Contrast this with the efforts of an then-unknown Dutchman, Cornelis van Rietschoten. After commissioning Sparkman & Stephens to design a boat to beat Ramon Carlin’s 1973-74 race winner, the Swan 65 Sayula II, he embarked on a transatlantic crossing to test the boat and crew, plus a return race (which they won) and a Fastnet. Flyer and her crew were honed to such a high level compared to the rest of the fleet the race was almost won already.
Van Rietschoten returned with a second Flyer four years later, this one a Frers-designed maxi built expressly to win line honours. Again preparation paid off – the crew became the only team in the history of the event to win both line and handicap honours.
Van Rietschoten not only repeated the pre-race trials, he funded a research programme that had far-reaching effects. First, he commissioned Britain’s National Weather Centre to condense a century of weather statistics. These went into a computer program to predict the likely local scenarios, particularly in the Southern Ocean.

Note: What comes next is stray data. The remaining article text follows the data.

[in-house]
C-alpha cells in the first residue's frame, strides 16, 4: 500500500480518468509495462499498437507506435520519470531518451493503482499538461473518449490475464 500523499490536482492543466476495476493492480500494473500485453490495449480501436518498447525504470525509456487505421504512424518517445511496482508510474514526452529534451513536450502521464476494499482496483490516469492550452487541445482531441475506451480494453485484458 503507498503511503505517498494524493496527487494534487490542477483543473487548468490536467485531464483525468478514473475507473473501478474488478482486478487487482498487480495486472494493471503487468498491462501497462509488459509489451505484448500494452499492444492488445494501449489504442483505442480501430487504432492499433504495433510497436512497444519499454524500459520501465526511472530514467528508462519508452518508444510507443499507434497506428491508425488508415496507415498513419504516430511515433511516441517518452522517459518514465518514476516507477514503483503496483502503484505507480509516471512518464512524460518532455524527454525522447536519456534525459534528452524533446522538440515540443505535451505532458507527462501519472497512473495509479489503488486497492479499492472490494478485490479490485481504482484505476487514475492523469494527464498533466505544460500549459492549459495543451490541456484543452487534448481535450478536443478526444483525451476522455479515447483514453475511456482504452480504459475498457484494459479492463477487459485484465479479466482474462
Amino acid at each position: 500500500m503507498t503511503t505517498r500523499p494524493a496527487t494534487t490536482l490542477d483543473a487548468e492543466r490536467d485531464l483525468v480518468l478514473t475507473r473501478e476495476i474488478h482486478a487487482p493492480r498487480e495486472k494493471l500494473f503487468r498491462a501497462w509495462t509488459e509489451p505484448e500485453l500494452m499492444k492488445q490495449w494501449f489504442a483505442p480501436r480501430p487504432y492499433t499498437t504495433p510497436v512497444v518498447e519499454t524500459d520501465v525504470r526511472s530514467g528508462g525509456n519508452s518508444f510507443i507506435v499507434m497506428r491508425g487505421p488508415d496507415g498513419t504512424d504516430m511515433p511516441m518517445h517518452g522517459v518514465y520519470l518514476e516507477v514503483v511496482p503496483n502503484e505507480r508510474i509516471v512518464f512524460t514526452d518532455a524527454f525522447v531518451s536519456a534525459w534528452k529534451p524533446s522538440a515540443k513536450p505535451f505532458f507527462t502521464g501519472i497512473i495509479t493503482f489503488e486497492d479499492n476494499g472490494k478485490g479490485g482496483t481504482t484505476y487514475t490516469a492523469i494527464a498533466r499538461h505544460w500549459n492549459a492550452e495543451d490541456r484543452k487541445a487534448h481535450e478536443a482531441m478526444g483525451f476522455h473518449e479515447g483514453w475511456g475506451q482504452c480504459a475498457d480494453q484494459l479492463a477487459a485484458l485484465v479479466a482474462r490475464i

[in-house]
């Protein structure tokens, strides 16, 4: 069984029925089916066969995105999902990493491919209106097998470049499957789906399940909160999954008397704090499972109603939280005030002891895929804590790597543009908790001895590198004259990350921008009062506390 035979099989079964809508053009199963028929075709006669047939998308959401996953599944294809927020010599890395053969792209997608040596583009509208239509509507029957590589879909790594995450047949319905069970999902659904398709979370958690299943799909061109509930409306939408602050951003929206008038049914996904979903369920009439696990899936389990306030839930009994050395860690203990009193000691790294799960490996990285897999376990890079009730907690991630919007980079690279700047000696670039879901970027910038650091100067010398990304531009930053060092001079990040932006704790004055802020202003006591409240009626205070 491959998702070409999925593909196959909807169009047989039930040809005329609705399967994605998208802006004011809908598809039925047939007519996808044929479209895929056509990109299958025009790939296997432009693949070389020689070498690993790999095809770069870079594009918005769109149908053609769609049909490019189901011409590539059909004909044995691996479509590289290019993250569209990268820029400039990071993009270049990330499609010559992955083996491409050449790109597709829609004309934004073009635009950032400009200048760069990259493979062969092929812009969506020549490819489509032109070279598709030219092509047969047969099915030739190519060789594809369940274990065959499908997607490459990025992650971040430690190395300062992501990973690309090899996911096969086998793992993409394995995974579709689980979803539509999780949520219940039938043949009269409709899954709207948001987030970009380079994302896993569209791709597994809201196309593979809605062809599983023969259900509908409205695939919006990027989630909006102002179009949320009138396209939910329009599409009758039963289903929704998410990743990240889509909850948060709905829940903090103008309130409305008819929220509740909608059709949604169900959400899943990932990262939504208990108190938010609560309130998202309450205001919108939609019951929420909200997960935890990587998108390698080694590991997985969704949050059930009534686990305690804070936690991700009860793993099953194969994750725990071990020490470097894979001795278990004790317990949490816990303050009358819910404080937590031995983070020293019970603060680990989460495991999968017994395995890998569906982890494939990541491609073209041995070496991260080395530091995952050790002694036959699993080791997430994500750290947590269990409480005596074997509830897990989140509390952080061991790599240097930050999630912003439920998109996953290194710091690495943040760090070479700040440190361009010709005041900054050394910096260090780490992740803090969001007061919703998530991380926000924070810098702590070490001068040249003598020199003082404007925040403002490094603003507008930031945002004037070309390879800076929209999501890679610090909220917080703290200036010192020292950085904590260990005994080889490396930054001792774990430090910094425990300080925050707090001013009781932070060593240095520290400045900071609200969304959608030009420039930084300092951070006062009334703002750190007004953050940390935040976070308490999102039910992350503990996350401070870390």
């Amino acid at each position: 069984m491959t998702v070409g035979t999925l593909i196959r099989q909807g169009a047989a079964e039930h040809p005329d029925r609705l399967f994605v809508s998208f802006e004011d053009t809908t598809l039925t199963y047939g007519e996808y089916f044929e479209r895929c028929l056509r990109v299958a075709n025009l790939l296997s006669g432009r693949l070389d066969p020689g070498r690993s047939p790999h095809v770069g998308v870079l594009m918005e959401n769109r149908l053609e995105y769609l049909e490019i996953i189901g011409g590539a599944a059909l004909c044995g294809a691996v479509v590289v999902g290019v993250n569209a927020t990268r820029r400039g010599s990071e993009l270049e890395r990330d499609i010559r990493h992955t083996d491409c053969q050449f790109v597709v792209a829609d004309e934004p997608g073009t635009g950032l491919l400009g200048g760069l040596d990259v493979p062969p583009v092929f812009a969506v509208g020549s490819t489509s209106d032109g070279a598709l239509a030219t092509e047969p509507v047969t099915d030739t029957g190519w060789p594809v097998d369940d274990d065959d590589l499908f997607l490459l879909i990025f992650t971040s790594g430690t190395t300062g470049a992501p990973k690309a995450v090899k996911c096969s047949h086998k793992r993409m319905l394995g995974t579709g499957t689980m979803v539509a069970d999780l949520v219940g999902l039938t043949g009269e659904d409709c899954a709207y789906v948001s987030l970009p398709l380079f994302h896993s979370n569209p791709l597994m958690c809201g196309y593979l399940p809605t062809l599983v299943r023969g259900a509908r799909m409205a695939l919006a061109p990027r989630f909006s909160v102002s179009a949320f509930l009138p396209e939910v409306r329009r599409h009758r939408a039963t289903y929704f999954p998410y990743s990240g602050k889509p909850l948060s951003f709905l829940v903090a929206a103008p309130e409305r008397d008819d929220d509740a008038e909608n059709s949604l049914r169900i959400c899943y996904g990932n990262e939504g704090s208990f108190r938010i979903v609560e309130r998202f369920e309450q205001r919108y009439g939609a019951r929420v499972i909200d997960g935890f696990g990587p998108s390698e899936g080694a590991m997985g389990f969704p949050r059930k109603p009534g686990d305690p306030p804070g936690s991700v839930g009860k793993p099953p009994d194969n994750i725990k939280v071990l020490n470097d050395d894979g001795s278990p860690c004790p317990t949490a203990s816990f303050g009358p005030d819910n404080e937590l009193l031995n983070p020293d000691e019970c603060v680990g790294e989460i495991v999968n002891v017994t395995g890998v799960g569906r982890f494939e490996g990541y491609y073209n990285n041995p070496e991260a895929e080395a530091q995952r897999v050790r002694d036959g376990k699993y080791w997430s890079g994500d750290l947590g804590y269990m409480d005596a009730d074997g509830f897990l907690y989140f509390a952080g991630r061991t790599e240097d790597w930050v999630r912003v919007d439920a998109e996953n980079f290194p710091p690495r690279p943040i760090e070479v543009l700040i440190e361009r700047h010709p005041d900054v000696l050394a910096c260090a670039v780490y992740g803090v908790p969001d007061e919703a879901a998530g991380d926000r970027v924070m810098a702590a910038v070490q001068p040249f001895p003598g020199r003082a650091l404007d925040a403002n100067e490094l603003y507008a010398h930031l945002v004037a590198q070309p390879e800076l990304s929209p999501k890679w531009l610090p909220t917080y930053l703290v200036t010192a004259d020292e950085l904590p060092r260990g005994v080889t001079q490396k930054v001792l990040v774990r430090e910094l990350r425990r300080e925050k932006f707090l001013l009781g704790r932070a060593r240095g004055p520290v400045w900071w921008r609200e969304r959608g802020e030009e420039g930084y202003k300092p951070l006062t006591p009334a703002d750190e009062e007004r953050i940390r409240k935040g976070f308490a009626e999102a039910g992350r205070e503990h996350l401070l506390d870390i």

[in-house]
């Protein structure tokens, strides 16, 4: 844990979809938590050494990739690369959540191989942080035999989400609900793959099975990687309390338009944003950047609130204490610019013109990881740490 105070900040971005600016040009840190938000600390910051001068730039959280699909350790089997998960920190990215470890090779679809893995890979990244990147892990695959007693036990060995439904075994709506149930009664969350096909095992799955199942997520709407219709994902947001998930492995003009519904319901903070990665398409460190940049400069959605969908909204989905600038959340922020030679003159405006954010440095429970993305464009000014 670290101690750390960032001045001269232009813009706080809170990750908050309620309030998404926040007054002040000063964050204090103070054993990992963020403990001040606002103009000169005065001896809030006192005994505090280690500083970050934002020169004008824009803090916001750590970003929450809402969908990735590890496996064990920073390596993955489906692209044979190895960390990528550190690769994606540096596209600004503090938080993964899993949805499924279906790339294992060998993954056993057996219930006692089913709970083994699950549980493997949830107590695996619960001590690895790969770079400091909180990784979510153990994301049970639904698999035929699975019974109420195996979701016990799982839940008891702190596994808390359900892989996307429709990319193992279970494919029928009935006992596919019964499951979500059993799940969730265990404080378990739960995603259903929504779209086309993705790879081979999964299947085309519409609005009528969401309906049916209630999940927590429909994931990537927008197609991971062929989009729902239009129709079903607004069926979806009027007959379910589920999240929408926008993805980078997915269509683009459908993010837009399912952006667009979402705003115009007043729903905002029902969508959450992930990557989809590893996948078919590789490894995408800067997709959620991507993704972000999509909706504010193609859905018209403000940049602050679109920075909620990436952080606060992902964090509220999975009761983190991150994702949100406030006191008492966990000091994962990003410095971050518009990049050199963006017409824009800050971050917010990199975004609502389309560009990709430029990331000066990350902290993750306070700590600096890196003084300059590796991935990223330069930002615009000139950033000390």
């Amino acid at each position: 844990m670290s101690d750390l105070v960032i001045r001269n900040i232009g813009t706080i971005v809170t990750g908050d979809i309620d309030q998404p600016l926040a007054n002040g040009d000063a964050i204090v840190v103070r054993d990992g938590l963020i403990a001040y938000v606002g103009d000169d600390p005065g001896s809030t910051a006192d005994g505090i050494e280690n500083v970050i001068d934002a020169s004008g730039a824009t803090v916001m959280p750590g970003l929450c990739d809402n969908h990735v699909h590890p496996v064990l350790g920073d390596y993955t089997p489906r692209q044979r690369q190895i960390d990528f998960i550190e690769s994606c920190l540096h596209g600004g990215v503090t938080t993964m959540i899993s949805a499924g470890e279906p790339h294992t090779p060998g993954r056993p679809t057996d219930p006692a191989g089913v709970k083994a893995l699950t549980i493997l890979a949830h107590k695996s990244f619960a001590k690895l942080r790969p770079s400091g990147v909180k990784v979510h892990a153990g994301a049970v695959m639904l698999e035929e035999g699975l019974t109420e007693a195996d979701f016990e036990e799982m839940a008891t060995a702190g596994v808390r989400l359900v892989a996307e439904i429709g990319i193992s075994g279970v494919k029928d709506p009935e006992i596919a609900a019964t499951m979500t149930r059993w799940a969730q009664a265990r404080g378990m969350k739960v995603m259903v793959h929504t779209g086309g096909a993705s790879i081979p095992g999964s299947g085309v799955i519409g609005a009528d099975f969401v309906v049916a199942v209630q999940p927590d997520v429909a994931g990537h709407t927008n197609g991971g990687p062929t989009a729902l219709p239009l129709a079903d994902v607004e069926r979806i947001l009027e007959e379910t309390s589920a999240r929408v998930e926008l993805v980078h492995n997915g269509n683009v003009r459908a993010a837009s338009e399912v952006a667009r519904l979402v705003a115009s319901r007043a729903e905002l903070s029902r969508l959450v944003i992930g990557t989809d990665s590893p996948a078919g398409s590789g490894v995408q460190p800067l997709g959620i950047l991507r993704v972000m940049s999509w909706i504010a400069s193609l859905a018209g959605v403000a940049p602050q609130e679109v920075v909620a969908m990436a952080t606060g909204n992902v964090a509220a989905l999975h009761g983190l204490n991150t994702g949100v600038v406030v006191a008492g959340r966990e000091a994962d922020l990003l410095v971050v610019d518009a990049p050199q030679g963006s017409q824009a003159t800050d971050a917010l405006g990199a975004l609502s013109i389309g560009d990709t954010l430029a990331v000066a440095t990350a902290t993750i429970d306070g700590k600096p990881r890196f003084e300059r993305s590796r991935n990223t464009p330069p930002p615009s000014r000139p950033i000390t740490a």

The program wasn’t a complete success, but the lessons learned from the research, along with coaching given by weather guru David Houghton, meant the crew only got the weather ‘wrong’ once. In the previous race the first Flyer crew found themselves on the wrong side of pressure systems 14 times – and still won.
During the first two races crews suffered badly from colds and flu in the Southern Ocean because short bursts of activity led to sweating that then chilled on the body under layers of fleece and oilskins. The challenge was to ‘wick’ sweat away from the skin. Working with Musto and the National Aerospace Laboratory at Farnborough, the Flyer crew helped to develop the first three-layer system, which went on to revolutionise how manufacturers made their sailing clothing.
The third improvement centred on rigging. During the first two races, yachts were rigged with 1×19 wire. By 1981 rod rigging was in vogue, with the rigging bent at the spreader tips. Van Rietschoten, an engineer at heart who was reluctant to change from a ketch to a sloop rig, was unconvinced.
He commissioned Dutch Aerospace laboratories to develop a discontinuous rigging system with individual rods between spar and spreader tips that could articulate at each connection point. The industry thought this was over the top until three maxis lost their rigs early that season. Navtec took up the idea and offered it as standard.
That was too late for Peter Blake’s first New Zealand entry. Ceramco New Zealand set out from Portsmouth with continuous rod rigging and off Ascension Island it failed at a spreader tip, leading to her crew making the longest voyage in history under jury rig.